[1] Lonergan, Bernard, Method in Theology, in Ogbonnaya, Joseph, Lonergan, Social Transformation and Sustainable Human Development (Eugene, OR: Pickwick Publications, 2013), pp.89-90

[2] Thomas Jackson, (ed.), The Works of John Wesley Vol. 7 (Grand Rapids: Baker Books, 2007), pp. 26-27; The Works of John Wesley Vol. 10 (Grand Rapids: Baker Books, 2007), p. 16;

[3] Sherwood, Harriet, ‘Christianity as default is gone’: the rise of a non-Christian Europe,’

[4] Okegbile, Deji, Stop the Funeral: Reverse Methodists Decline ( A Prayer Guide) (London: Supertec Designs, 2017), pp, 6-7, 17

[5] Christ Ritter, ‘Seven Principles for Another Methodist Turn-Around,’

[6] Haught, James A, “Fading Faith,” Free Inquiry 30, no 2 (February/March 2010).

[7] Meacham, Jon, “The End of Christian Amerca,” in Newsweek, ‘The Decline and Fall of Christian America,’ April 13, 2009, p. 36.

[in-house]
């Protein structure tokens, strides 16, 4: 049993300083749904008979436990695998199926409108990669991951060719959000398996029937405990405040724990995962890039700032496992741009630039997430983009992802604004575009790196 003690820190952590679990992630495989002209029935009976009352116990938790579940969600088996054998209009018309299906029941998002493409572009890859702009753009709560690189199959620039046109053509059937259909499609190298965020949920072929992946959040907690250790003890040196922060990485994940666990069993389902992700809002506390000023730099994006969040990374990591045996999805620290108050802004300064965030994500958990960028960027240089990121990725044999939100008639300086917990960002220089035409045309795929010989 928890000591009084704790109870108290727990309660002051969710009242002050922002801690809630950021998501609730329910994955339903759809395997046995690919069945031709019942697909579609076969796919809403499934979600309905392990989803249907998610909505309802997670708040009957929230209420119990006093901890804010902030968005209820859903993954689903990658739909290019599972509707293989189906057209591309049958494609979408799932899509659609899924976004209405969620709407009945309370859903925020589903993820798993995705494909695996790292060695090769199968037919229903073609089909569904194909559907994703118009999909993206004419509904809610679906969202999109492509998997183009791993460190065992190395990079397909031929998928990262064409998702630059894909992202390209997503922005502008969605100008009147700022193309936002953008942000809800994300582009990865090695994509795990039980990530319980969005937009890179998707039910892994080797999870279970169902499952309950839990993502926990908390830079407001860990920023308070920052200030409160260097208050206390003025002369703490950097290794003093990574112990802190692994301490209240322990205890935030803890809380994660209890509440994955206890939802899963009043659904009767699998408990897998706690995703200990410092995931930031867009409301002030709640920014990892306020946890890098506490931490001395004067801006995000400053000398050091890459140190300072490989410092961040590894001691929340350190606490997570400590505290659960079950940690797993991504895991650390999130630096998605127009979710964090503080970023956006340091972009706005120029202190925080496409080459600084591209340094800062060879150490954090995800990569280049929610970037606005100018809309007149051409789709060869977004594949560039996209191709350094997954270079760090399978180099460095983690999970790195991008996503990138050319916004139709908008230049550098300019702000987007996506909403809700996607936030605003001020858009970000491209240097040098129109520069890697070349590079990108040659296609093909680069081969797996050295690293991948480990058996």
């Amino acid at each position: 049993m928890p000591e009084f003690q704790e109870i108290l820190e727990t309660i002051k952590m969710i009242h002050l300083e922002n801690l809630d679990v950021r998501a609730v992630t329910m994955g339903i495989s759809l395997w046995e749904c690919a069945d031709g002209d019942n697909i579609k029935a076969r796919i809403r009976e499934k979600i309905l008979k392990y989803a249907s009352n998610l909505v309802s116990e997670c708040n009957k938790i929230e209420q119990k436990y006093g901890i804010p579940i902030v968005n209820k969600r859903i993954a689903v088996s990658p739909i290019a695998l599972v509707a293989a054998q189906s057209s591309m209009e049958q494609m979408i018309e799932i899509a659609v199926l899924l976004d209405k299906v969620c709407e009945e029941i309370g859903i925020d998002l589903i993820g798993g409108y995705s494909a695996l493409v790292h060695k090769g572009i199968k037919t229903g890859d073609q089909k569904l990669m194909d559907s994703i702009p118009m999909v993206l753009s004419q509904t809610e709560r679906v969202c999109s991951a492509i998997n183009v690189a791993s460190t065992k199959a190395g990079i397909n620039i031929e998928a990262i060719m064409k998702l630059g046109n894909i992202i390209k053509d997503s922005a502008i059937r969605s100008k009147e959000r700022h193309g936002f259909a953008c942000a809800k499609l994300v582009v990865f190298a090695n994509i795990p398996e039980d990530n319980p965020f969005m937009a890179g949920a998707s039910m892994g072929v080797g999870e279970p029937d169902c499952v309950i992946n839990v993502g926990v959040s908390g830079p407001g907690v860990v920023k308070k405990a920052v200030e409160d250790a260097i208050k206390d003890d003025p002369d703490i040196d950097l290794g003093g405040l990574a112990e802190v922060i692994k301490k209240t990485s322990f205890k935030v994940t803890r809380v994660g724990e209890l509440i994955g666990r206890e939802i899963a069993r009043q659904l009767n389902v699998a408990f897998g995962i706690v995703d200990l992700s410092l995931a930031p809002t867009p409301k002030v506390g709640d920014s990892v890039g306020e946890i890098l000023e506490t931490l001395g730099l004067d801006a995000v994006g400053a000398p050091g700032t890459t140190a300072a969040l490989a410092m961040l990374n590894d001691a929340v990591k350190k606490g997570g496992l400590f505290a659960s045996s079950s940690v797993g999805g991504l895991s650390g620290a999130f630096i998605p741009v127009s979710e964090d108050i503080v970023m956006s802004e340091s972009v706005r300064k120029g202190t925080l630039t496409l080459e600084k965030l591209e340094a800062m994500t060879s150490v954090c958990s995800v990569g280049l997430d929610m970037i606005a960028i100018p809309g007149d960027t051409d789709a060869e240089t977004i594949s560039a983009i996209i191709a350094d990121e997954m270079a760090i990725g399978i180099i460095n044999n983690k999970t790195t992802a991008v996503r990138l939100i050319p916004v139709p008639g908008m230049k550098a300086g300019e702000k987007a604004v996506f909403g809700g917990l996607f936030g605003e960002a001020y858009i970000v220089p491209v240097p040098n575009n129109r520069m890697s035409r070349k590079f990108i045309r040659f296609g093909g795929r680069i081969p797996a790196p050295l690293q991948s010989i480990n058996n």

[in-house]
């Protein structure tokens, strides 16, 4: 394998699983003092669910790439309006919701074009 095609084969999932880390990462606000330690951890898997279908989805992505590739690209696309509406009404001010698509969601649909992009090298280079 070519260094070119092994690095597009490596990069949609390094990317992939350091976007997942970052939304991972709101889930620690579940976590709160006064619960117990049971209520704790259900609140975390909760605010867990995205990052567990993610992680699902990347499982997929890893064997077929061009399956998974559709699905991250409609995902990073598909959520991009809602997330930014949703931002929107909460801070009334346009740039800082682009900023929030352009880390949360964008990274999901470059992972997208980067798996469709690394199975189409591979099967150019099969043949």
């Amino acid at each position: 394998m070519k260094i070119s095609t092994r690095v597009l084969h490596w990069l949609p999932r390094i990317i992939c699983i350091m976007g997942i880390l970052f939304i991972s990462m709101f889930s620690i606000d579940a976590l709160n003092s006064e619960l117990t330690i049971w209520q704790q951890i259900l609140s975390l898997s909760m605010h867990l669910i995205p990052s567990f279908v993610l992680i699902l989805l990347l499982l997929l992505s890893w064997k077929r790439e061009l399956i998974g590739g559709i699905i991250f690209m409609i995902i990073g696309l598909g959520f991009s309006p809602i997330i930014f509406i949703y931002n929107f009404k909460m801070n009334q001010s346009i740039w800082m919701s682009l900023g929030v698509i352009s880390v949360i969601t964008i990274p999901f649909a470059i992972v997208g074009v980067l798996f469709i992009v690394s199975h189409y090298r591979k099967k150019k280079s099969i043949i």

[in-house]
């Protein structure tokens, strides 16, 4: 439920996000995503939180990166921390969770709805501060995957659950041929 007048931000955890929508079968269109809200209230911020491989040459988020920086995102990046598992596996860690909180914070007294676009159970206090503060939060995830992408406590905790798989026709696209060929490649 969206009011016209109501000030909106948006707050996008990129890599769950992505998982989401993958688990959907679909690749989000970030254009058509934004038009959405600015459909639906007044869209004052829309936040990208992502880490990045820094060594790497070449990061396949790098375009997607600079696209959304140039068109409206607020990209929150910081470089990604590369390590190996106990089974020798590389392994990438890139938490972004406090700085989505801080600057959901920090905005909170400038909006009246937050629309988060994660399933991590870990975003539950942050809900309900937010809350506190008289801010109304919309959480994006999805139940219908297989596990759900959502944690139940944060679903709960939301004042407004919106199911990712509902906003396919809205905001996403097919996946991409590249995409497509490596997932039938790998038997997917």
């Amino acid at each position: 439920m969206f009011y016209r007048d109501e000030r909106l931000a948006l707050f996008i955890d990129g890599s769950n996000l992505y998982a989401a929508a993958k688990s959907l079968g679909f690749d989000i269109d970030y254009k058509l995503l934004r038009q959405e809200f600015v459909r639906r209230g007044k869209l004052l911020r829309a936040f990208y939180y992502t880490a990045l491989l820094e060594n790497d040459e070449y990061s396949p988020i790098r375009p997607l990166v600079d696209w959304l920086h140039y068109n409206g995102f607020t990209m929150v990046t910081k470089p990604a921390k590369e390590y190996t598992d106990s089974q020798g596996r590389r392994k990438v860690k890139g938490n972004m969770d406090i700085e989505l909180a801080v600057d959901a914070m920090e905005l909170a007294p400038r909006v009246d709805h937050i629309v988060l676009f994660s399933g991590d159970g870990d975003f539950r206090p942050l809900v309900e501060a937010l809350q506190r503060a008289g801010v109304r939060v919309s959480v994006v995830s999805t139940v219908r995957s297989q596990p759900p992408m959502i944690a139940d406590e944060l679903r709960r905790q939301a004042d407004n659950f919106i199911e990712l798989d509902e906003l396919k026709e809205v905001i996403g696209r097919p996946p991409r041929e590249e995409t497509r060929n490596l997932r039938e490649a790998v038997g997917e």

[8] Kraemer, Hendrik, The Christian Message in a Non-Christian World (New York: Harper, 1938), p. v.

[9] Kraemer, The Christian Message in a Non-Christian World , p. xi


[11] Ham, Ken, Gospel Reset: Salvation Made Relevant (Great Forest, AR: Master Books, 2018), p. 57.

[12] Day, Abby, Believing in Belonging: Belief and Social Identity in the Modern World (Oxford: Oxford University Press, 2011), pp. 71-72

[13] Day, Believing in Belonging: Belief and Social Identity in the Modern World, p. 180.

[14] Bullant, Stephen, Mass Exodus: Catholic Disaffiliation in Britain and America since Vatican II (Oxford: Oxford University Press, 2019), p. 20

[15] Day, Believing in Belonging: Belief and Social Identity in the Modern World, p. 174

[16] Lausanne Occasional Papers, No. 23 Thailand Report – Christian Witness to Nominal Christians Among Protestants, June 1980, pp. 5-6.

[17] Ham, Gospel Reset: Salvation Made Relevant, p. 67.

[18] “Christianity and Secularism,” International Review of Mission 19 (1930): 202.

[19] Kraemer, The Christian Message in a Non-Christian World, p. 40

[20] Kraemer, The Christian Message in a Non-Christian World, p. 127